By Jonathon Van Maren
A few weeks ago, a team of pro-life volunteers and I had the pleasure of meeting up with my friend John Barros in Florida. Readers of this blog will probably recognize John’s name, as I’ve told his story before in columns and interviewed him on my podcast. He’s been out in front of one of Florida’s most notorious abortion facilities, the Orlando Women’s Center, for 16 years part-time and over a decade full-time. He calls out to the women as they head to the front door; he calls out to them as they sit in the waiting room; and, with the full backing of his church, he offers them whatever help they need to change their mind, come out, and choose life.
More than 2,500 women have taken him up on his offer — John estimates that about thirty babies are saved in front of the facility every month. These days, as the result of a stroke and other health problems, he is on crutches — but he still doesn’t miss a day. Even the abortion facility’s staff admire him.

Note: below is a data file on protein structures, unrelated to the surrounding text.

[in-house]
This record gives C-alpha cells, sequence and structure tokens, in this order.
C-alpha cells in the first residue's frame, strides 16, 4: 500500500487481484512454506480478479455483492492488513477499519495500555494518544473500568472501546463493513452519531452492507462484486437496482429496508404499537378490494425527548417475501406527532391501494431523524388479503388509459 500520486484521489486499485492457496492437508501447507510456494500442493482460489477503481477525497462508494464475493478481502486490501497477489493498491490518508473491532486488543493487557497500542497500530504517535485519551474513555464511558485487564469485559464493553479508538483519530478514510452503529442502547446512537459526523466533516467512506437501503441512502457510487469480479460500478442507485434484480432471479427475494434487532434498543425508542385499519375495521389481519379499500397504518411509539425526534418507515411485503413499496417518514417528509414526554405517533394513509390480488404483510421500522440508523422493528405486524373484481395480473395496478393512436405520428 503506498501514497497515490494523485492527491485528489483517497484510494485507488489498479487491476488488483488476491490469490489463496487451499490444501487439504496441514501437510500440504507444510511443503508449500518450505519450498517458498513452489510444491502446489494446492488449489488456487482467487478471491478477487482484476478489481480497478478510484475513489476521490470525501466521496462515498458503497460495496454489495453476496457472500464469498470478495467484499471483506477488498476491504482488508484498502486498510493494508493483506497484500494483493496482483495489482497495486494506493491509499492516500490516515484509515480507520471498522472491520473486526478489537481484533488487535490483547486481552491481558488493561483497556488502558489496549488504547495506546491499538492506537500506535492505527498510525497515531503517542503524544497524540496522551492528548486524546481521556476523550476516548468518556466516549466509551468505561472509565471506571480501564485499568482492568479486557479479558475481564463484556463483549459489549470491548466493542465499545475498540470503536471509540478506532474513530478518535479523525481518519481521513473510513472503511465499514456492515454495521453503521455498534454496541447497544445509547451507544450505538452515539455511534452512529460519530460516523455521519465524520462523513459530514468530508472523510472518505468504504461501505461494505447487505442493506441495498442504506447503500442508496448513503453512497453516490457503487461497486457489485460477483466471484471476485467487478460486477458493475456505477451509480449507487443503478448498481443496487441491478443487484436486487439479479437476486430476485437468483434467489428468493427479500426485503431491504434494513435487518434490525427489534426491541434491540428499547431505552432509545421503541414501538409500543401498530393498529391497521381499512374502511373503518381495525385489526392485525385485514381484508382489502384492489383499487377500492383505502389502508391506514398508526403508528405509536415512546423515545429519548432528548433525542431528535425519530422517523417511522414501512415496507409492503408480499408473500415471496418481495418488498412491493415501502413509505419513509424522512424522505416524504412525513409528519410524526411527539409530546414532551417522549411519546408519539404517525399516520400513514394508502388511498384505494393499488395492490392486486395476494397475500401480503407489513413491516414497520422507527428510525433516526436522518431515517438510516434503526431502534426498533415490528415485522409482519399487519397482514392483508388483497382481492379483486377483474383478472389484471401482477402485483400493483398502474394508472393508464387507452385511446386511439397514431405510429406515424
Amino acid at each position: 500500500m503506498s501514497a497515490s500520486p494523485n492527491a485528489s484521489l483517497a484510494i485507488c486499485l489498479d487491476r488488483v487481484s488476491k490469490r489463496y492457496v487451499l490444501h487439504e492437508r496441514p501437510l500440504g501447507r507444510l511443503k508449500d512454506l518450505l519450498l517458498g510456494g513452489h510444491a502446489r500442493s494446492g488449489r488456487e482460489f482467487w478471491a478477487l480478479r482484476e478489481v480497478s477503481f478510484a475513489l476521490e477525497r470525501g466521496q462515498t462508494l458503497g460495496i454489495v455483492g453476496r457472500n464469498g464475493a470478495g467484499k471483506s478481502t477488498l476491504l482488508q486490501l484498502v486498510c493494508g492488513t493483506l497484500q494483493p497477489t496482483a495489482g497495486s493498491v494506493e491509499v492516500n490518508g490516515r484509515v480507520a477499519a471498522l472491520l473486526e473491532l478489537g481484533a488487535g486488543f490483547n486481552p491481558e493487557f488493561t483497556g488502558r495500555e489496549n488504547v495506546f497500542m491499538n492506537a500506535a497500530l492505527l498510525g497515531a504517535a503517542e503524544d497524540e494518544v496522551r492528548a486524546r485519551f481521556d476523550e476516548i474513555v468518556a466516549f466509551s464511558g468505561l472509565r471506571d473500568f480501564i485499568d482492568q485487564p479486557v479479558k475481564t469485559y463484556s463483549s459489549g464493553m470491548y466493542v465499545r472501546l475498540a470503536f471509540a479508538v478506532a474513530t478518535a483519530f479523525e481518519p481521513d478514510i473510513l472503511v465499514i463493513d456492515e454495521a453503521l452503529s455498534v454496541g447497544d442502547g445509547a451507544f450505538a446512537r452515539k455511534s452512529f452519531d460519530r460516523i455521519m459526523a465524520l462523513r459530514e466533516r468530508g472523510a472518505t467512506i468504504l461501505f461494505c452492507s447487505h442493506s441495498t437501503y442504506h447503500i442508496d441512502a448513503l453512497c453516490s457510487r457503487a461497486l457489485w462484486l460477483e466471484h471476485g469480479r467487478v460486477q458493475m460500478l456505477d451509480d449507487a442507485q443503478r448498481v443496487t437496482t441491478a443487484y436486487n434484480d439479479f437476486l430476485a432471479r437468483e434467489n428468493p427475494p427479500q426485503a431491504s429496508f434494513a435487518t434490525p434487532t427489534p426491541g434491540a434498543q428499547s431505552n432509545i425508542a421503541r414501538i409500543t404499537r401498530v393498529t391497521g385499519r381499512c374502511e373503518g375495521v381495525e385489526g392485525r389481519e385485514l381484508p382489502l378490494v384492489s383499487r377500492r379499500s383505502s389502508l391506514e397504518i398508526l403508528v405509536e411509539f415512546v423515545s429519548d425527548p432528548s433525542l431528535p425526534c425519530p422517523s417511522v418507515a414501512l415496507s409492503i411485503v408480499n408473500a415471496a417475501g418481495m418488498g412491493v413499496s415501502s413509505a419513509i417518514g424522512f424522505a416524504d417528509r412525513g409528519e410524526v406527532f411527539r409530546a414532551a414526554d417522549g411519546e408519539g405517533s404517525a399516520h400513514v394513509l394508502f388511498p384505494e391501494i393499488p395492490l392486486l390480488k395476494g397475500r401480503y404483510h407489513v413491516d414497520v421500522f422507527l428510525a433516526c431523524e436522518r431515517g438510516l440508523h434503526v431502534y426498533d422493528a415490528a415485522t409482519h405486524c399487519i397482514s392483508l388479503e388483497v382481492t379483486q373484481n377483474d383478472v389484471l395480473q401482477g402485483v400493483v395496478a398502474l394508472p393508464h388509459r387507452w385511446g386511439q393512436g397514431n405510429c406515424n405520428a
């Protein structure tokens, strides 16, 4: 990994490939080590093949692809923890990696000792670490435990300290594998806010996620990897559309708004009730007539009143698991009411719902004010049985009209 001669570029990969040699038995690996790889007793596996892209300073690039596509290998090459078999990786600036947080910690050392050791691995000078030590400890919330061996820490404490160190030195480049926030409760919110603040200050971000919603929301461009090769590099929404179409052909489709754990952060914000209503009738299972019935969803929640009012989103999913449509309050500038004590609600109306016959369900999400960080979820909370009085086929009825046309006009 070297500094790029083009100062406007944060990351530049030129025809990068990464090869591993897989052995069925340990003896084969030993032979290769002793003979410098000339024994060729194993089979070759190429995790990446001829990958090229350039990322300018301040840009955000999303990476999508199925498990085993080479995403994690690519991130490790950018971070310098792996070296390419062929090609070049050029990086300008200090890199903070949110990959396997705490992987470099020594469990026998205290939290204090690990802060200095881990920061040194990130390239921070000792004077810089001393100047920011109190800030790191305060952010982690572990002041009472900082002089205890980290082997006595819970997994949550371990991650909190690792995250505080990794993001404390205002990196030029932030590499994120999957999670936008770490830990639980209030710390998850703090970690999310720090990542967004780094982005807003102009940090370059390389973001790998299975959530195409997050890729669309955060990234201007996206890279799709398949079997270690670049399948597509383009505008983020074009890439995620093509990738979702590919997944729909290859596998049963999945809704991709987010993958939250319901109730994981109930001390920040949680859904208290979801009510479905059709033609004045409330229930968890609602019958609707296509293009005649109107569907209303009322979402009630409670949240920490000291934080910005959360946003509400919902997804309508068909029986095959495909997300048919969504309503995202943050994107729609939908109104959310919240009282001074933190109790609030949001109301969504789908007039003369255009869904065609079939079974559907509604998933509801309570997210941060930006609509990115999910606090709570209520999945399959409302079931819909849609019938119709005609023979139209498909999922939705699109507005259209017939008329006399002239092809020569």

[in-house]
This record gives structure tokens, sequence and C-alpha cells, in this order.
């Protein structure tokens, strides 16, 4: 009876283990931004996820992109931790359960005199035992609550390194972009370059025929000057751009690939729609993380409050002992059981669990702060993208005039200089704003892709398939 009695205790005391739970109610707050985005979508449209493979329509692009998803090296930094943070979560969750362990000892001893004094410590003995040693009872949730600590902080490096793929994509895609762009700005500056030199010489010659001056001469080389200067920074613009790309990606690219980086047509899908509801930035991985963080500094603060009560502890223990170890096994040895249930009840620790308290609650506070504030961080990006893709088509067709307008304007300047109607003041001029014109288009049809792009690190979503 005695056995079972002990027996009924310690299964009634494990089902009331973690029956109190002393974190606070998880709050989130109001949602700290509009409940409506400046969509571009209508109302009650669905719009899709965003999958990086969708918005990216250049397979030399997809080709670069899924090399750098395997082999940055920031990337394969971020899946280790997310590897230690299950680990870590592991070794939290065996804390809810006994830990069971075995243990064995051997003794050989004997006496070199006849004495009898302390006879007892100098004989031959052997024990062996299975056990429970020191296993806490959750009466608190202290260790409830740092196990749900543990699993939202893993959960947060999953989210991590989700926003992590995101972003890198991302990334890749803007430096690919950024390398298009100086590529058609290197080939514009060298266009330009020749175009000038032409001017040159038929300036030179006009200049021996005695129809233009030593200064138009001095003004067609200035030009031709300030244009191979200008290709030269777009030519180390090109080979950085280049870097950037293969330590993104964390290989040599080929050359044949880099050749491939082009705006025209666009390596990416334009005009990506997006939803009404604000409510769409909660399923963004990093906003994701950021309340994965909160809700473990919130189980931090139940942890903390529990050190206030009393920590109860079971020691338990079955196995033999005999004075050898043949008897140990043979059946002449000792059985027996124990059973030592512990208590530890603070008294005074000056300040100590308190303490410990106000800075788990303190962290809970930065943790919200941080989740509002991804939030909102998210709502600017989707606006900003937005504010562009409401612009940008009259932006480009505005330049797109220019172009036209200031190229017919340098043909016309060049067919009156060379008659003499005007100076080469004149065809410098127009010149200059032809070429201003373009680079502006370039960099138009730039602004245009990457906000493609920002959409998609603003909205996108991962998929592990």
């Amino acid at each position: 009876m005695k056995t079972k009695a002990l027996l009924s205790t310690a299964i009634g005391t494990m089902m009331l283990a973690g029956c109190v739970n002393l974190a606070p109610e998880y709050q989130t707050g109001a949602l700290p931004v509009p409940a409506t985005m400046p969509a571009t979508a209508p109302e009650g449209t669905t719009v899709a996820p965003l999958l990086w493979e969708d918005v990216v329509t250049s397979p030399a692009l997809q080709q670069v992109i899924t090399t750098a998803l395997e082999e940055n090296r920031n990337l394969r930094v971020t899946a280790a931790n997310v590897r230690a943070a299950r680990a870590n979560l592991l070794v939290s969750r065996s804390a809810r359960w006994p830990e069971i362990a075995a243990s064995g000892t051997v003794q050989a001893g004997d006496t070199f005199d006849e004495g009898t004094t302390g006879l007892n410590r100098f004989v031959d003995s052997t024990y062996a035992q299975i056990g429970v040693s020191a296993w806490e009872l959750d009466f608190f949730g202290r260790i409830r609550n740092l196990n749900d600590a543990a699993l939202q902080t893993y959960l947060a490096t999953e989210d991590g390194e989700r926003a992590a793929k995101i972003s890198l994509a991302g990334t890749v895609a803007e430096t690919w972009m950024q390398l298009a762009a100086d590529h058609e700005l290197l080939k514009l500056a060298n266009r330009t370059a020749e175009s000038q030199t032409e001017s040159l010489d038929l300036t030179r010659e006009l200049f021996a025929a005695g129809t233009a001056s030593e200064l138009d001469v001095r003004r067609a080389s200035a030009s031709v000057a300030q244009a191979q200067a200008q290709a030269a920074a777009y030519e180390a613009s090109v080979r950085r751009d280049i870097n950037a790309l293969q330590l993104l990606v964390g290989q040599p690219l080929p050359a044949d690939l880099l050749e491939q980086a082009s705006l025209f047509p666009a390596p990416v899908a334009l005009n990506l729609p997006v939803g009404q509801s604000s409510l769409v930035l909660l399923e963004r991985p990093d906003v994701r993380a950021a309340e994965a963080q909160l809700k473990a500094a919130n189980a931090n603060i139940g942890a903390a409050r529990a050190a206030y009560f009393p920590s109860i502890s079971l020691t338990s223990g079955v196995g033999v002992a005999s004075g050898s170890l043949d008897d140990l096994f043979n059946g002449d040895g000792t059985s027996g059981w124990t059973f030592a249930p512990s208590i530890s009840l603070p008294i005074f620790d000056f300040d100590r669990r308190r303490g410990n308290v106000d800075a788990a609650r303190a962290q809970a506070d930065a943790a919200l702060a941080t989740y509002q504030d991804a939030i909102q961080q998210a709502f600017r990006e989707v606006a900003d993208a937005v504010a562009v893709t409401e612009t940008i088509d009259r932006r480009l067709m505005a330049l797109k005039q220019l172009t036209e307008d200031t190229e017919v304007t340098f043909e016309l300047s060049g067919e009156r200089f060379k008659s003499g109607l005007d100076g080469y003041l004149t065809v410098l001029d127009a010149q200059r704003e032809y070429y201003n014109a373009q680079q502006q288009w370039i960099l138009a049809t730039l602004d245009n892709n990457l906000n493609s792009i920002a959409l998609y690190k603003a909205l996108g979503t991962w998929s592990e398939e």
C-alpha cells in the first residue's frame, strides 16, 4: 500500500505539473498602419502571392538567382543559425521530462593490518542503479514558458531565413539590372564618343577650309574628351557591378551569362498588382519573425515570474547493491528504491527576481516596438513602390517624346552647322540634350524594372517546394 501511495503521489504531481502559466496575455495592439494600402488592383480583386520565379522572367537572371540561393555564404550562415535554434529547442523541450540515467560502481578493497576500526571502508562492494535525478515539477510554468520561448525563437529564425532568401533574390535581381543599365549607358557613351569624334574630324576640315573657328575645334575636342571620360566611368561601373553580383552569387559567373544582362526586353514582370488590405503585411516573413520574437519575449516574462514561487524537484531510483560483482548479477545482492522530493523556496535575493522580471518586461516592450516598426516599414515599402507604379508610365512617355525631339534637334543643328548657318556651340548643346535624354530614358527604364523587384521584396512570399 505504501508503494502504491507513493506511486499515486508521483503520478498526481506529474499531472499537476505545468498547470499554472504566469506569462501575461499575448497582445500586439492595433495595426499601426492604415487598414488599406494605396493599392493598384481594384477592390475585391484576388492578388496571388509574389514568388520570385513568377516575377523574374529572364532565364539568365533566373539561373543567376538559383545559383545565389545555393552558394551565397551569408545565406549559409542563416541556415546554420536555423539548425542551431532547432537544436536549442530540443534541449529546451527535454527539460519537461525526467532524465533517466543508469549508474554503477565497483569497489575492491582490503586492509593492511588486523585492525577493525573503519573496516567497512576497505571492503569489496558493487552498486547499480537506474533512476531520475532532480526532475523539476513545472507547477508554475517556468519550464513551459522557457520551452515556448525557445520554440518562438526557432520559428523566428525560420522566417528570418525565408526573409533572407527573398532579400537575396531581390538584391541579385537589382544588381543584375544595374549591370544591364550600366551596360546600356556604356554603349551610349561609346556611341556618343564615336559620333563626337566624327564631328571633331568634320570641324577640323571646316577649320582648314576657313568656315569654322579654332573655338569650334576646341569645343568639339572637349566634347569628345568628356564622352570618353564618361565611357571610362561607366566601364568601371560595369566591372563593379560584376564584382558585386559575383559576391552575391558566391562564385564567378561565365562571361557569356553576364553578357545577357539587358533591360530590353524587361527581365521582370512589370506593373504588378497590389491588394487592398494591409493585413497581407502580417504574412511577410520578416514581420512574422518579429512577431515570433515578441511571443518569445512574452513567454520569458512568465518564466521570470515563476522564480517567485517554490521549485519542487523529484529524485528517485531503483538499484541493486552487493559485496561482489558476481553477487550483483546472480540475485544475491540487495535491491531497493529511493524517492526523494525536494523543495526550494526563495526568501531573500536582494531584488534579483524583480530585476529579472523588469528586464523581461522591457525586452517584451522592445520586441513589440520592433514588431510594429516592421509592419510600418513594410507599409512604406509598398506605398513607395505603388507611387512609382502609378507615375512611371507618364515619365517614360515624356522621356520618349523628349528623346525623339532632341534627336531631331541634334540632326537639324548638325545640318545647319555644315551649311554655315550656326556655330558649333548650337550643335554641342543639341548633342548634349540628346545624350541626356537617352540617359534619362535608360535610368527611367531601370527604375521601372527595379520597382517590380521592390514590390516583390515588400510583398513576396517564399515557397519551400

Every time we join John in front of the abortion facility, something different strikes me. The first time, it was seeing very pregnant girls hurry into the facility — and then realizing, several hours later, that a few inches of brick and plaster separated us from horrific acts of violence. Those little babies had entered the facility alive through the front door but would be carted out in pieces. The proximity and the helplessness of it all was enough to take your breath away.